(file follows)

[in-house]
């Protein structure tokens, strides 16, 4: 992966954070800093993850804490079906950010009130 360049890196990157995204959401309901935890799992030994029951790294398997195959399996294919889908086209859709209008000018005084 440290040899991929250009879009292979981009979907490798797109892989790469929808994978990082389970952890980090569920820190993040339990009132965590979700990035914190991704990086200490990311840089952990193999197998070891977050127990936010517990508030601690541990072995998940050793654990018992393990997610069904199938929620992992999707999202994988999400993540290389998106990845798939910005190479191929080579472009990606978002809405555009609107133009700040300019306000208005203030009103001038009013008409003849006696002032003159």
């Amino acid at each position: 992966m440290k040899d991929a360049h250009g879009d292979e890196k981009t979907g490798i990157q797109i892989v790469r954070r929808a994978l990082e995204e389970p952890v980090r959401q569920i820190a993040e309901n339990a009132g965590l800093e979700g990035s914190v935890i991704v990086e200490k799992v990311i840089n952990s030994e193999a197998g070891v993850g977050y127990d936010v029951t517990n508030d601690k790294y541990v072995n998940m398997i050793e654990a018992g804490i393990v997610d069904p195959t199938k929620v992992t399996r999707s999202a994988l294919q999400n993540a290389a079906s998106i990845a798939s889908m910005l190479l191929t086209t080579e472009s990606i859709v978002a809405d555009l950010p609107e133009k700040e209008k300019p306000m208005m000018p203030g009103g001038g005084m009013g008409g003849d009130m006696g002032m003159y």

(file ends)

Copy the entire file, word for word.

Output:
[in-house]
């Protein structure tokens, strides 16, 4: 992966954070800093993850804490079906950010009130 360049890196990157995204959401309901935890799992030994029951790294398997195959399996294919889908086209859709209008000018005084 440290040899991929250009879009292979981009979907490798797109892989790469929808994978990082389970952890980090569920820190993040339990009132965590979700990035914190991704990086200490990311840089952990193999197998070891977050127990936010517990508030601690541990072995998940050793654990018992393990997610069904199938929620992992999707999202994988999400993540290389998106990845798939910005190479191929080579472009990606978002809405555009609107133009700040300019306000208005203030009103001038009013008409003849006696002032003159």
């Amino acid at each position: 992966m440290k040899d991929a360049h250009g879009d292979e890196k981009t979907g490798i990157q797109i892989v790469r954070r929808a994978l990082e995204e389970p952890v980090r959401q569920i820190a993040e309901n339990a009132g965590l800093e979700g990035s914190v935890i991704v990086e200490k799992v990311i840089n952990s030994e193999a197998g070891v993850g977050y127990d936010v029951t517990n508030d601690k790294y541990v072995n998940m398997i050793e654990a018992g804490i393990v997610d069904p195959t199938k929620v992992t399996r999707s999202a994988l294919q999400n993540a290389a079906s998106i990845a798939s889908m910005l190479l191929t086209t080579e472009s990606i859709v978002a809405d555009l950010p609107e133009k700040e209008k300019p306000m208005m000018p203030g009103g001038g005084m009013g008409g003849d009130m006696g002032m003159y």